When testing the Bluetooth support on the Skypephone I was able to achieve file transfer rates of around 45KB/s – a fairly mediocre speed, but still very practical.
The miniUSB port on the bottom of the Skypephone is a multipurpose port, used for charging, data connections, and accessories (such as the wired stereo headset).
The sales package includes a USB data-cable, which can be used in conjunction with the included PC software or without – thanks to the Mass Storage Device profile.
The Mass Storage Device profile allows the Skypephone to be connected to a compatible PC and the contents of the memory displayed (like an external hard drive would) without the need to install additional drivers. This makes it quick and easy to transfer files, especially when you’re not using a computer that has the bundled software installed.
Additionally, the Skypephone recharges when it is connected via USB.
In terms of 3G connectivity, the Skypephone supports the UMTS 2100MHz standard. It does support HSDPA data (unfortunately), but the WCDMA protocol will provide data speeds of up to 384kbp/s (downstream).
GSM 900 and 1800MHz networks are also supported by the Skypephone. As I mentioned in an earlier section, the GSM network is used for transmitting data for the Skype calls, allowing you to use the service when roaming out of 3G range and when a steady packet data connection is not available.
The Skypephone has a built-in proprietary web browser and has access to all of Three’s online services including streaming video, downloadable music and video, ring tones, and much more. The browser is fairly basic but does support HTML web pages as well as mobile standards.
The Skypephone has an integrated media player supporting popular mobile video and audio formats such as MPEG4, 3GPP, AMR-NB, AAC, AAC+, eAAC+, MIDI, MP3, WMA, and WAV.
The media player supports ID3 tags and conveniently sorts audio files stored on the internal and external memory based on their tags. Each time the application is opened it will detect if any changes have been made to the internal/external memory and then update the library as needed.
A miniUSB stereo headset is included in the sales package, offering fairly decent audio quality. The integrated speakerphone offers surprisingly good quality, even at high volume.
The media player also supports streaming video, with plenty available through Planet Three.
I was surprised at these results – and for the right reasons, too. Although the results are quite low when compared to other handsets on the market, they are not low enough to cause too much grief. Most applications should run without too may hiccups.
Three’s Skypephone supports Java applications through its embedded Java application environment JBlend, by iaSolution. Using the JBenchmark testing suite I achieved the following results:
||LQ: 297, HQ: 256
The first versions of the Skypephone had integrated Windows Messenger functionality, but this was ditched in future revisions of the handset. Now, Windows Messenger support comes in the form of a pre-installed Java application.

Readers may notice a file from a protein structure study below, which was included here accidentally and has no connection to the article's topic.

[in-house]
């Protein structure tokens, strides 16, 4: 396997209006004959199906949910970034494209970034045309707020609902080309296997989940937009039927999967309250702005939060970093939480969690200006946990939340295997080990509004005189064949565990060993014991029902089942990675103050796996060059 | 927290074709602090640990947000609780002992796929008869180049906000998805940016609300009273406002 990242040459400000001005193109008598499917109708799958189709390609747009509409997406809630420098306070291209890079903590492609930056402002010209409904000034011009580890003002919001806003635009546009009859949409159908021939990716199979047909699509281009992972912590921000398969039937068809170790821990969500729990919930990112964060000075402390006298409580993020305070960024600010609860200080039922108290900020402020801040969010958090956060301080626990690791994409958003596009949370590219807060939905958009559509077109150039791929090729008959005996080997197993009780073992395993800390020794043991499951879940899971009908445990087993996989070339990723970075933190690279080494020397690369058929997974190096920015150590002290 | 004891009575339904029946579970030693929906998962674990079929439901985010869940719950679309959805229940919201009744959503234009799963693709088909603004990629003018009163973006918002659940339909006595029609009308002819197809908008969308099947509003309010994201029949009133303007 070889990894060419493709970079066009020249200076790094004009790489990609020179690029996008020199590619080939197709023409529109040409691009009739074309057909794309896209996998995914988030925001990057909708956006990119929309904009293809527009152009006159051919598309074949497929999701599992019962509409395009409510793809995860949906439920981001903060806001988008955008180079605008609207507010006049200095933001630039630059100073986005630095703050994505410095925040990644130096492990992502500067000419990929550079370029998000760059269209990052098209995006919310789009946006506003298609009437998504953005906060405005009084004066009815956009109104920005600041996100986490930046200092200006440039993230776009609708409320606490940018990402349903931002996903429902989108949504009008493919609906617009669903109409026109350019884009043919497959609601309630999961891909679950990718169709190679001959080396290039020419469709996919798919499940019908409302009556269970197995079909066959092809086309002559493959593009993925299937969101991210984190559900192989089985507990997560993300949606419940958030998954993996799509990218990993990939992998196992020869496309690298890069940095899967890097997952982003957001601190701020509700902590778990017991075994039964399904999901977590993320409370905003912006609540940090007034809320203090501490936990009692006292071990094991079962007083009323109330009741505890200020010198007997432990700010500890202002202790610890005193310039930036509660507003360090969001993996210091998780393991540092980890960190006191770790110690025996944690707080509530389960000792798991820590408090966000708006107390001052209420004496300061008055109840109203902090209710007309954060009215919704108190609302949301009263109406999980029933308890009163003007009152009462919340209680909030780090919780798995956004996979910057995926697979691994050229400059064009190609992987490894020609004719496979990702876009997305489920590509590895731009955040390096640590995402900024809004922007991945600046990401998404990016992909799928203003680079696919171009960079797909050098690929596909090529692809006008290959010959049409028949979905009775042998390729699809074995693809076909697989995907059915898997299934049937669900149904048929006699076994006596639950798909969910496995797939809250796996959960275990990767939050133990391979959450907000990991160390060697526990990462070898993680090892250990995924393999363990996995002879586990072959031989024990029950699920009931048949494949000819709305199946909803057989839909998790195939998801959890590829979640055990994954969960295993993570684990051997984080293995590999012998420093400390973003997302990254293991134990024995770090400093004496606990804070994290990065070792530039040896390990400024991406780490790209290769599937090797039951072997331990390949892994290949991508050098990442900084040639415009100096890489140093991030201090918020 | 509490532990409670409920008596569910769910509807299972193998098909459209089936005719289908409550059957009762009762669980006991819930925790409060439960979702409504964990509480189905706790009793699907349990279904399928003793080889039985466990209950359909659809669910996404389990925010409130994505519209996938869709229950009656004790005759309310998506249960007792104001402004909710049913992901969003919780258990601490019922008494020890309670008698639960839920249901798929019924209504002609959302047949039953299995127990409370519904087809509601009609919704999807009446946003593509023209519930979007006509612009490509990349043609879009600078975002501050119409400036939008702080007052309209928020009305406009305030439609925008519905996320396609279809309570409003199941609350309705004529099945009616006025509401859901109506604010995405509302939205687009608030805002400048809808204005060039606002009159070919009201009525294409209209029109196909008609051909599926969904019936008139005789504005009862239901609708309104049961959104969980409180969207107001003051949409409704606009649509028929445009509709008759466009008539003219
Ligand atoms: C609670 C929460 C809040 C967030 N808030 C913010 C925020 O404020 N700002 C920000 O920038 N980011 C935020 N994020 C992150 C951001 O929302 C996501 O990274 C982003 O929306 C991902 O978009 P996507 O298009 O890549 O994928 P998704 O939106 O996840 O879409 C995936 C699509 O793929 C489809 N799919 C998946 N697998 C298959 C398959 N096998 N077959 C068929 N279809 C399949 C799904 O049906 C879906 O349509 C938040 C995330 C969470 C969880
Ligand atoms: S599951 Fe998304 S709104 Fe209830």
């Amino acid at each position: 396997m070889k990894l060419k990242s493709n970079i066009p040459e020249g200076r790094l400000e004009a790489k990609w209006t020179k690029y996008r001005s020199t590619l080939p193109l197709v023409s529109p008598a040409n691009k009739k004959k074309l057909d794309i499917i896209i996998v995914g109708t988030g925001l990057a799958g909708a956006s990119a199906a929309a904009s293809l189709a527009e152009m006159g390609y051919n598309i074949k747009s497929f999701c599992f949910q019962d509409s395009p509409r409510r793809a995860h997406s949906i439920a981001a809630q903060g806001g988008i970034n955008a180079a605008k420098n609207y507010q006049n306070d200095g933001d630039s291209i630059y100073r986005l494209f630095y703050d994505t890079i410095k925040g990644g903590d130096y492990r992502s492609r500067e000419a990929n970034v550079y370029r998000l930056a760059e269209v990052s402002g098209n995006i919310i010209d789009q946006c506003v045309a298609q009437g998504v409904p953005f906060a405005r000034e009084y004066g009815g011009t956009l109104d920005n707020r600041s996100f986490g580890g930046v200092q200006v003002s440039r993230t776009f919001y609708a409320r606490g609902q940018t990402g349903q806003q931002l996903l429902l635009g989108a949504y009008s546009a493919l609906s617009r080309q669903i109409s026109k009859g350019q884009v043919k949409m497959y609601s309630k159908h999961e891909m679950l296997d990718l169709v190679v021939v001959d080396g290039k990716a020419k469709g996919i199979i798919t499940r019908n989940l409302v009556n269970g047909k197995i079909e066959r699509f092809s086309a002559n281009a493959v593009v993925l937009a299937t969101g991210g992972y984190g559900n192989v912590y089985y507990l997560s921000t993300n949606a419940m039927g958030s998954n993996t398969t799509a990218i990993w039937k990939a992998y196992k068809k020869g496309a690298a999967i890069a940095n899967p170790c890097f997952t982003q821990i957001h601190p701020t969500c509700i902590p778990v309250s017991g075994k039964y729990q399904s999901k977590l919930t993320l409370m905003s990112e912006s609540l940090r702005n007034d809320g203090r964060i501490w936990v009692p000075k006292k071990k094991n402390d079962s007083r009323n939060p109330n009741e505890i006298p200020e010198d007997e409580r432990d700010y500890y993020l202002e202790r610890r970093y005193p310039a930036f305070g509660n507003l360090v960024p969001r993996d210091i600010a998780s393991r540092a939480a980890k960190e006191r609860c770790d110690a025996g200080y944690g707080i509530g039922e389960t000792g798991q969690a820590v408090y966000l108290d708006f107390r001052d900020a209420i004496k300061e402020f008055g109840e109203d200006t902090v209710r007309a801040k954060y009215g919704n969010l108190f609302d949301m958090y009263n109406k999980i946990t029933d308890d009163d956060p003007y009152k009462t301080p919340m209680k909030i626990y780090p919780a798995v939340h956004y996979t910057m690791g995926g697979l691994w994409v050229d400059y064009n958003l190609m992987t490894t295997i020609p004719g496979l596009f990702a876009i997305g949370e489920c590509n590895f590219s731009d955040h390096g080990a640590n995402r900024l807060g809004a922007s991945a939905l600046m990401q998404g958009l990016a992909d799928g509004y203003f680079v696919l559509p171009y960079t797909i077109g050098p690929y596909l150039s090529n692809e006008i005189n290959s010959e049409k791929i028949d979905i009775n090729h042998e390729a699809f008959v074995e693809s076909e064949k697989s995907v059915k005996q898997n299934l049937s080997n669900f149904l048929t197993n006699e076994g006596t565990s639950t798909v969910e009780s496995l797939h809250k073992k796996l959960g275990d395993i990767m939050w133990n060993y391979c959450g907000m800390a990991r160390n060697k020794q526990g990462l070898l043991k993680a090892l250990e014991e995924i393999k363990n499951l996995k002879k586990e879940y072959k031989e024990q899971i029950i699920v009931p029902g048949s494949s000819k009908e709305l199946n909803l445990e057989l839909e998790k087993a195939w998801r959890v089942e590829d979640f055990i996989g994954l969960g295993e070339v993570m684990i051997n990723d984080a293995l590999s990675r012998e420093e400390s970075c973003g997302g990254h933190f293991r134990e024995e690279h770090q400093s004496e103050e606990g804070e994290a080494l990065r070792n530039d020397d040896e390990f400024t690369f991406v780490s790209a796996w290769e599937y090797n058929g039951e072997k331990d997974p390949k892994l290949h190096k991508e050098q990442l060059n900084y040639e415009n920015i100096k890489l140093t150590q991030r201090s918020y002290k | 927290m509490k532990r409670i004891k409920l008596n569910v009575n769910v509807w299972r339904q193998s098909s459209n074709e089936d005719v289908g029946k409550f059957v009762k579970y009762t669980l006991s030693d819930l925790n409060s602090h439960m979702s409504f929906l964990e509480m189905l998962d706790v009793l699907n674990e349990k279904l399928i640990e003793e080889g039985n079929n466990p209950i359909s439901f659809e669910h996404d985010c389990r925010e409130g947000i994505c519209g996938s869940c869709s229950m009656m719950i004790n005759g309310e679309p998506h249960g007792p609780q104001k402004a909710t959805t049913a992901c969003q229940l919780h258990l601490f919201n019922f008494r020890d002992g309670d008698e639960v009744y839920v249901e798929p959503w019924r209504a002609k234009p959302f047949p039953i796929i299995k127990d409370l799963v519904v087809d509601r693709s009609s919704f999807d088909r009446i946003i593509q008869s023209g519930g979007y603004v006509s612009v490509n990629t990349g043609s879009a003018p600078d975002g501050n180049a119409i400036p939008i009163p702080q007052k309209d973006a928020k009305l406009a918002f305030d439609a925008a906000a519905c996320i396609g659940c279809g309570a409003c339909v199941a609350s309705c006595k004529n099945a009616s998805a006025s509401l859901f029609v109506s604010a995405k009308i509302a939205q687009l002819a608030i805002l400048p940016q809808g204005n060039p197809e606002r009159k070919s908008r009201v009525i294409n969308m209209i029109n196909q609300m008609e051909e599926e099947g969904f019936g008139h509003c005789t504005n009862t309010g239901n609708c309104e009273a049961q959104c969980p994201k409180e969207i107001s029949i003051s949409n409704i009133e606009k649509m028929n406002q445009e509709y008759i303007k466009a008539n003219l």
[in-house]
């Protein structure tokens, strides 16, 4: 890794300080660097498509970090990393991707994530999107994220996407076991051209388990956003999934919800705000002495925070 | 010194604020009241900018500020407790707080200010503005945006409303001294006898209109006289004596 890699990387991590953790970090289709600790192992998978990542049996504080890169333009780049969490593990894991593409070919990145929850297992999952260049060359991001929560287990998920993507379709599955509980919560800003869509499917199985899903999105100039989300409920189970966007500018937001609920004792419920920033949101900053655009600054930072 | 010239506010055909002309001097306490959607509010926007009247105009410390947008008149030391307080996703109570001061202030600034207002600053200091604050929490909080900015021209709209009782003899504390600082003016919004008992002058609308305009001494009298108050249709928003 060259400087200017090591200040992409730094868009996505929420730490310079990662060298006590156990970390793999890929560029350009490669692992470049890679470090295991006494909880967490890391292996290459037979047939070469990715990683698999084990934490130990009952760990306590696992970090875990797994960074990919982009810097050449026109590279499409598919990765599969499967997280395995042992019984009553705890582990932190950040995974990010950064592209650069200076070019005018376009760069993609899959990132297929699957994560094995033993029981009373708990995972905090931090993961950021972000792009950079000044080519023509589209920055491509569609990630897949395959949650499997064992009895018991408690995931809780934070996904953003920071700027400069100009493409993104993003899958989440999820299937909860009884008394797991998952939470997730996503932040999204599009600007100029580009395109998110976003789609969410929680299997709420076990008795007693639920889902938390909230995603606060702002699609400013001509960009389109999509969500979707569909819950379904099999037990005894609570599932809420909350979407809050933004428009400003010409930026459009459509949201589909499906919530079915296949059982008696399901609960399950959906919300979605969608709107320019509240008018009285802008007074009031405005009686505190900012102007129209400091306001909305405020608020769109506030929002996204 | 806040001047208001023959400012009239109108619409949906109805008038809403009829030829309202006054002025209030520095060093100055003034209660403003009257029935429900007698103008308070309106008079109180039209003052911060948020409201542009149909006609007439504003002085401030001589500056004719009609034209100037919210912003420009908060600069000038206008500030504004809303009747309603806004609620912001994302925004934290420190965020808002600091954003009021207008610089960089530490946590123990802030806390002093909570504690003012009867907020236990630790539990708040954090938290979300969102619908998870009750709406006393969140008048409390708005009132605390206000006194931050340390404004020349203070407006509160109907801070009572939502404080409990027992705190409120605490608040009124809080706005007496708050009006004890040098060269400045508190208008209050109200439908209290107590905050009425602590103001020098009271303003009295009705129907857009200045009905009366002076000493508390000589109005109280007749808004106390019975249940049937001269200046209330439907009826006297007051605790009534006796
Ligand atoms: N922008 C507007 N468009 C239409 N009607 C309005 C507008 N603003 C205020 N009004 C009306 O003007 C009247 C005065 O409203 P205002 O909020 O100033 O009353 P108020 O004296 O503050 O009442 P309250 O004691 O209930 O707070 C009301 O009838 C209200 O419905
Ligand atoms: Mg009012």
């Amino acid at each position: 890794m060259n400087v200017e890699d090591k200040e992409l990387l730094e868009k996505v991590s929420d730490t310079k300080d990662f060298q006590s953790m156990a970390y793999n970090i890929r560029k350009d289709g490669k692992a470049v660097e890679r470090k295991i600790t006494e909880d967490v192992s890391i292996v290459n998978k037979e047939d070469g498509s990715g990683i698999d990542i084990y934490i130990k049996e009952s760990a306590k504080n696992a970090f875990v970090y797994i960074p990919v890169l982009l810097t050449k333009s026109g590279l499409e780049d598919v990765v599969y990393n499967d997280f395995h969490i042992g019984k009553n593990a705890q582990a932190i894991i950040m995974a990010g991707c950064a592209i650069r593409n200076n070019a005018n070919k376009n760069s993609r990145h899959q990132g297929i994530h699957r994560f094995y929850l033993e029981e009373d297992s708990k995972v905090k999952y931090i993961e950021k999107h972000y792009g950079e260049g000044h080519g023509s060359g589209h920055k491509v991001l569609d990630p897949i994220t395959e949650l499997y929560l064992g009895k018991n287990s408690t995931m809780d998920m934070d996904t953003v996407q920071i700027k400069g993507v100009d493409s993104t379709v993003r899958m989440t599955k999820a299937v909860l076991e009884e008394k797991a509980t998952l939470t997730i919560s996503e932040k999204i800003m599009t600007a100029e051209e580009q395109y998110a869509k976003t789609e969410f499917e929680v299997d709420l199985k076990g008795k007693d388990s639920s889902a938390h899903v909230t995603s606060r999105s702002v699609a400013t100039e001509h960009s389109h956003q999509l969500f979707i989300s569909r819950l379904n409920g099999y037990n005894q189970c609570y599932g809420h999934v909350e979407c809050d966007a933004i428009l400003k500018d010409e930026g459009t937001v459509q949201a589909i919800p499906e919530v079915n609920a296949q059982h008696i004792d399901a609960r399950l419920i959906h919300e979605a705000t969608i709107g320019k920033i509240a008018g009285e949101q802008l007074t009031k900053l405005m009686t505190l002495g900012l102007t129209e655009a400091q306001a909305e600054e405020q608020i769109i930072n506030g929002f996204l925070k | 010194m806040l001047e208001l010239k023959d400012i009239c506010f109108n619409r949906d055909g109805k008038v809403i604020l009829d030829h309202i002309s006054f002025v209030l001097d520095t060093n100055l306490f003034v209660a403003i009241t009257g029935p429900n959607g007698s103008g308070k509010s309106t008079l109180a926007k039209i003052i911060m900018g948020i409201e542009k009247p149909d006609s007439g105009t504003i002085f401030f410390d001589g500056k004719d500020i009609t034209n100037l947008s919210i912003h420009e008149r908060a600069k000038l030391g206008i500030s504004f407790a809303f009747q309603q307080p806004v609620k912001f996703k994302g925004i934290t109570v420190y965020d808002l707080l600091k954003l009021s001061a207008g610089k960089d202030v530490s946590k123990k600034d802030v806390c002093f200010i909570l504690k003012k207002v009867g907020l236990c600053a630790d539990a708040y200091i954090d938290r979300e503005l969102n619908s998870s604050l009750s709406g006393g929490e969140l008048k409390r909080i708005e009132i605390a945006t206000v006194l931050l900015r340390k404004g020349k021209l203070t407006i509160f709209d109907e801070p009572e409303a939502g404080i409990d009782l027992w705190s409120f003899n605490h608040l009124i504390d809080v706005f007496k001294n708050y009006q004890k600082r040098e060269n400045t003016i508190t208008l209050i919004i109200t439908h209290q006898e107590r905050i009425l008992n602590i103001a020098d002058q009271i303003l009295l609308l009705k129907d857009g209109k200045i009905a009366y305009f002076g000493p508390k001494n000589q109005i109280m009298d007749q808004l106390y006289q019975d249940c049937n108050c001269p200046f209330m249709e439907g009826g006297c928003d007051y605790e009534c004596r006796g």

Additional Java applications can be downloaded from Planet Three, or you can transfer them to the handset via USB or Bluetooth. After transferring a bunch of .jar files I was able to simply browse to them using the My Stuff browser and click on each item to install. Installation is extremely fast and the handset will give you the option to launch the application after installation if desired.
All installed applications are moved to the Games & apps section of the UI for easy access.
The Skypephone also has a range of PIM applications including an alarm clock, calculator, calendar notepad, world time, and stopwatch. The calendar and phone book can be synchronized with a PC using the included data-cable and software.
The Skypephone has quite decent build quality, but I did come across a few issues.
Although the handset feels solid in hand, its outer shell does appear to be crafted from quite thin plastic which could possibly break if the Skypephone suffered a fall. The back cover of the handset does not sufficiently insulate the battery and can get quite hot very quickly.
The protective covering on the screen is also very easy to scratch – having the Skypephone in my pocket with coins for a day resulted in a large (and deep) scratch on the screen.
Additionally, the microSD card has been placed underneath the battery, making it a major annoyance to remove as the handset will need to be turned off first. It is also held into place by a small metal clasp which is fiddly to open and could possibly be broken if not handled correctly.
The Skypephone uses a proprietary 1150mAh lithium-ion battery pack, with Three boasting 202 hours of standby (~13 days), up to 199 minutes of talk time, or up to 118 minutes of video talk time.
The talk time of the Skypephone is quite low for today’s standards, and during testing I found I could only squeeze around 3 days out of the Skypephone with light usage. Light usage included a few messages, some Skype calling and a little web browsing.
It is worth a mention here that the battery can get quite hot when browsing the Internet. Batteries are known to get hot during heavy usage and although the Skypephone does not get too hot to touch, it can be uncomfortable. More on this can be found in the problems and issues section.